Photo by meddygarnet on Flickr

Can Your Users Win?

Designing a product that keeps people engaged requires thinking about how users win and lose

We all like to win. If we lose we might try a few more times but after a while we’ll usually give up. More products should be designed with this in mind.

For me winning is learning and sharing. When I grow up I want to be a professor but in the meantime Quora promised to fill that gap. And it solved a real problem too. Instead of having to come up with a blog post I could share knowledge to a self-selected audience that was literally spelling out what they want to learn. So I set out answering questions. And nothing happened. I got a few upvotes here or there and while I recently became aware of the Views tab (thanks Octav) it wasn’t a rewarding experience. There are people who are winning at Quora but I couldn’t figure it out, so I gave up.

Enter Medium. The promise of delivering your learnings to an audience that cares about quality and design. Sounds like my kinda crowd. I hashed out my first post on a topic that I care about, Communication Design — it felt like an overnight success. Now maybe I got lucky with Medium, or maybe I had more incentive to share the article in all it’s typographical splendour, but I instantly started getting emails saying people had recommended my post. When I logged into my stats I could see people were not just viewing but actually reading my post. It felt good. I felt like I was winning.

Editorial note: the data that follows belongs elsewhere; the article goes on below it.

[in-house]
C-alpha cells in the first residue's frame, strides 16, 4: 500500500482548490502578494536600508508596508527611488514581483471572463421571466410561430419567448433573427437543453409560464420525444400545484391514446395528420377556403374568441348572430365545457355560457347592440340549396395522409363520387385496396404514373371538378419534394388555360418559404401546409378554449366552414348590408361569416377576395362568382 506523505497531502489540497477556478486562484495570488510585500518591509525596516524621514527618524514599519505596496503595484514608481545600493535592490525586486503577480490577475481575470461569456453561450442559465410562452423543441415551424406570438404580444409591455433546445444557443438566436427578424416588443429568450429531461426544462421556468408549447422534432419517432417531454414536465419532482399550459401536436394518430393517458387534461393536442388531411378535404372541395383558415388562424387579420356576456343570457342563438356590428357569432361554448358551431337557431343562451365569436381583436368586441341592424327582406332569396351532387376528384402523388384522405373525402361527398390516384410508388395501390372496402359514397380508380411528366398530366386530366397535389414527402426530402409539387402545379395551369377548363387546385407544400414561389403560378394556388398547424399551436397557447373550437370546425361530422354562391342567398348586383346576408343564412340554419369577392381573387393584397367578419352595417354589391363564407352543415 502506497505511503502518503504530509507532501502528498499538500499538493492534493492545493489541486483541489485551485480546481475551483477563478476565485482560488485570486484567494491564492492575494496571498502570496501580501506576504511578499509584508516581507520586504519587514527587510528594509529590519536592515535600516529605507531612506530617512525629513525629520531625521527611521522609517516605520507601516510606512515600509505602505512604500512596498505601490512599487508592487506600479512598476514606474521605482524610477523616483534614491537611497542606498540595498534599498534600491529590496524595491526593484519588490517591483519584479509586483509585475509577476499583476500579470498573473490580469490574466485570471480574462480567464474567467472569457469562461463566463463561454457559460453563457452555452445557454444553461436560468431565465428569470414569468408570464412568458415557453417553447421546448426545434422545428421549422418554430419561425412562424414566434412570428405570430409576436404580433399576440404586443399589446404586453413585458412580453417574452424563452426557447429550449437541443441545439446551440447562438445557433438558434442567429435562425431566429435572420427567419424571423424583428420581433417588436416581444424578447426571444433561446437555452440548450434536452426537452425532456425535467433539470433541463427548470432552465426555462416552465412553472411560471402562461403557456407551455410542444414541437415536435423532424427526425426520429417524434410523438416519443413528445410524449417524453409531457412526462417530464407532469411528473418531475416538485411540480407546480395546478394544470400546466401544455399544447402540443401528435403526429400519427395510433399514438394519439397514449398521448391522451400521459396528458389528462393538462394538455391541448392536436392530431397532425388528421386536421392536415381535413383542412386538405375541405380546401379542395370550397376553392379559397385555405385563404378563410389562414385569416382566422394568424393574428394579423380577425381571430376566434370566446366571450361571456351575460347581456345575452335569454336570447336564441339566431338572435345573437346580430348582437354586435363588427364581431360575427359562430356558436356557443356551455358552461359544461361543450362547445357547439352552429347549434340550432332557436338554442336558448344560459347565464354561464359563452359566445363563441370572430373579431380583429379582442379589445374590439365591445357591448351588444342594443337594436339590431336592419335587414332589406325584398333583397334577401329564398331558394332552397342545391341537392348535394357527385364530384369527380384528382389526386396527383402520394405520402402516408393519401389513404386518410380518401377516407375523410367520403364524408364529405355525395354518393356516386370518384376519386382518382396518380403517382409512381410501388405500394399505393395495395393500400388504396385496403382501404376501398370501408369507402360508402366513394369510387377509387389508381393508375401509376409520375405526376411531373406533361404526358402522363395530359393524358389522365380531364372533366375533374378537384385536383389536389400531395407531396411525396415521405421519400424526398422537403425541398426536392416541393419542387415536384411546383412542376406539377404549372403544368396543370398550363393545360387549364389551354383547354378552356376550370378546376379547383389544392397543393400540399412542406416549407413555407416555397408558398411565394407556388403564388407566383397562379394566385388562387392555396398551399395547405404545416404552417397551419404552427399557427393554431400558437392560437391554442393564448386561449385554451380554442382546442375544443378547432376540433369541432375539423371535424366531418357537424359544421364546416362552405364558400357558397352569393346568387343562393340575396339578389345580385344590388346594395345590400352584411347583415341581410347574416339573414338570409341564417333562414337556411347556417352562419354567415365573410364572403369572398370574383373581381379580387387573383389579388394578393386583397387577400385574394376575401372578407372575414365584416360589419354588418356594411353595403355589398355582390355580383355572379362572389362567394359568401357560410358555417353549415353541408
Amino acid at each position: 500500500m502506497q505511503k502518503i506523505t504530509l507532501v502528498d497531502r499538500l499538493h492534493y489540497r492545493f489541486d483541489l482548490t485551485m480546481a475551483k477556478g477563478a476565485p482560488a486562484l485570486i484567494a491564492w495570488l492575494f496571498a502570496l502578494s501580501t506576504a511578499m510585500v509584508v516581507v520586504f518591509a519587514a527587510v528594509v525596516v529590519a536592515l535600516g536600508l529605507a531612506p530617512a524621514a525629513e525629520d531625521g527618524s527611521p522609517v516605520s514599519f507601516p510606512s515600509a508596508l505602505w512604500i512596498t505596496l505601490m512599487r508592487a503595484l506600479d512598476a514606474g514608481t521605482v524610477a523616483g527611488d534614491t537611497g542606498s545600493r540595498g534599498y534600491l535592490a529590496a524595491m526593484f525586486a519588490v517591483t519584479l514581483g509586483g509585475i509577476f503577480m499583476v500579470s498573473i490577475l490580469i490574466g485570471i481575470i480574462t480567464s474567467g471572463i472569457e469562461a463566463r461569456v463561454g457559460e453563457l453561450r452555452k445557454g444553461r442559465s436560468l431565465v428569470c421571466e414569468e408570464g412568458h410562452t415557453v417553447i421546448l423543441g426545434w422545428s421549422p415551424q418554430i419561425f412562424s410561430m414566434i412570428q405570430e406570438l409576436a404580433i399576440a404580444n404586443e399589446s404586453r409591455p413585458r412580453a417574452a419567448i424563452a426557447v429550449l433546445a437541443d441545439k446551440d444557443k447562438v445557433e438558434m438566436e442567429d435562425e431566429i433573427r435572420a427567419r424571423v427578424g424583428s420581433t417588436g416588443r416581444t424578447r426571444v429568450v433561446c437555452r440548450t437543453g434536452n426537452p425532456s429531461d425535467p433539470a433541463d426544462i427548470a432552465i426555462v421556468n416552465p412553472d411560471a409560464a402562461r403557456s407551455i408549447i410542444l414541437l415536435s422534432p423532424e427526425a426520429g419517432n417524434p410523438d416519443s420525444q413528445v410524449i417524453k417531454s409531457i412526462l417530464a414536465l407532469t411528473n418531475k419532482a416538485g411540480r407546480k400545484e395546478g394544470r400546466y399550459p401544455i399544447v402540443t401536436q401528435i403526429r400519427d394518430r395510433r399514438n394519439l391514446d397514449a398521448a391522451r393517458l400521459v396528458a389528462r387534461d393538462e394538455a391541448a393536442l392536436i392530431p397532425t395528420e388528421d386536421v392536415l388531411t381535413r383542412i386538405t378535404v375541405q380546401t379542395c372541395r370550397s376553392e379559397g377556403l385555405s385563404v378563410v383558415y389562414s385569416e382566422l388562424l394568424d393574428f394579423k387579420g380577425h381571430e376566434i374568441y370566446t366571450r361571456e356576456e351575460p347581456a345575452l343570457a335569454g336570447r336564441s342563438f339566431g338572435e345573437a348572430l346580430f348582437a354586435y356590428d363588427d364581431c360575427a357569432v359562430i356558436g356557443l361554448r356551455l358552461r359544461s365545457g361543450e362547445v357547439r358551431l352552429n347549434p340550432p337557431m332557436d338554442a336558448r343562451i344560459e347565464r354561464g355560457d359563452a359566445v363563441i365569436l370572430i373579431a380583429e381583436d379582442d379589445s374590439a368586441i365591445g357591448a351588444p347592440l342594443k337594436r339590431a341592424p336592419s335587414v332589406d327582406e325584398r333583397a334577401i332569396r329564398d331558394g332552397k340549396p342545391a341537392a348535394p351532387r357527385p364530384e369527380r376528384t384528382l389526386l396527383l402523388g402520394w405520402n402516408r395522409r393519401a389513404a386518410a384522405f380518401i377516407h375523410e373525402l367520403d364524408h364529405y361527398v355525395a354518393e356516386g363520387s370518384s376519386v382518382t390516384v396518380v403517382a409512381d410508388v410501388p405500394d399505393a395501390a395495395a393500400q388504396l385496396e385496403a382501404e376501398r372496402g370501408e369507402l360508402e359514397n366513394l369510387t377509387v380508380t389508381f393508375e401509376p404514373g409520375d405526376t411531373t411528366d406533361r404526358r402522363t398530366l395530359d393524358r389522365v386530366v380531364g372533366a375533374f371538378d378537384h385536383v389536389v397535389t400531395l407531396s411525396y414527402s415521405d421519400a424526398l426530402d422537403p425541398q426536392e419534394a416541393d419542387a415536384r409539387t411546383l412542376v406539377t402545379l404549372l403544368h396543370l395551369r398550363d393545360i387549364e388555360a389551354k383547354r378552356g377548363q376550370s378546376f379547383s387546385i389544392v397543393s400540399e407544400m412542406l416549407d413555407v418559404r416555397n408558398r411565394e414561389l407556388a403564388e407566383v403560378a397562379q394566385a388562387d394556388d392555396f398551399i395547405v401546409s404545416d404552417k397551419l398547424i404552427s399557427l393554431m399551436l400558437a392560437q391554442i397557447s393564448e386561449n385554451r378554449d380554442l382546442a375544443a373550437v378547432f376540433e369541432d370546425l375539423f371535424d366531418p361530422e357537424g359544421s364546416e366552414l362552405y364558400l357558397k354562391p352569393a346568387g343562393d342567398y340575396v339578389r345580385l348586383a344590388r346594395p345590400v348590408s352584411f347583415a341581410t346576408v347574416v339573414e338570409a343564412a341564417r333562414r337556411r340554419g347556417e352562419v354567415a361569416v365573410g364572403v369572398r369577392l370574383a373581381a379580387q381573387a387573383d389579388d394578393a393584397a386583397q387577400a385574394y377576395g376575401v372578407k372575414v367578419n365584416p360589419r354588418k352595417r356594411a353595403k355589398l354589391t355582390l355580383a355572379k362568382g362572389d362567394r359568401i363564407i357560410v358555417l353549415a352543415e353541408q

Here’s what I learned about these two experiences which you can use to design more engaging products:

  1. Define what “winning” is to your users
    Medium clearly defines winning on it’s stats page with views, reads, and recommendations. These are also things I inherently care about as they align with my own internal definition of “winning” which in this case is teaching.
  2. Design flows that help users get to a point where they “win”
    Medium helps you through constraint, the only features that exist are designed to help you win. They make it easy to create a beautiful post. They help you get feedback by inviting collaborators, who also get to “win” through being recognized. And they make it easy for people to recommend your post.
  3. Give users feedback so they can get better at “winning”
    The stats in Medium promise to help you understand which posts worked and which ones didn’t. Meanwhile, their help documents suggest that the most popular posts are 400 words in length. In the future I hope we’ll see even more guidance on crafting winning content.

Of course this all assumes you know what “winning” means for your customer. If you’re hunting for the answer, try looking at the intersection of your business objective and your user’s needs.


Do you design products? Say hi on Twitter @nikDOTca.
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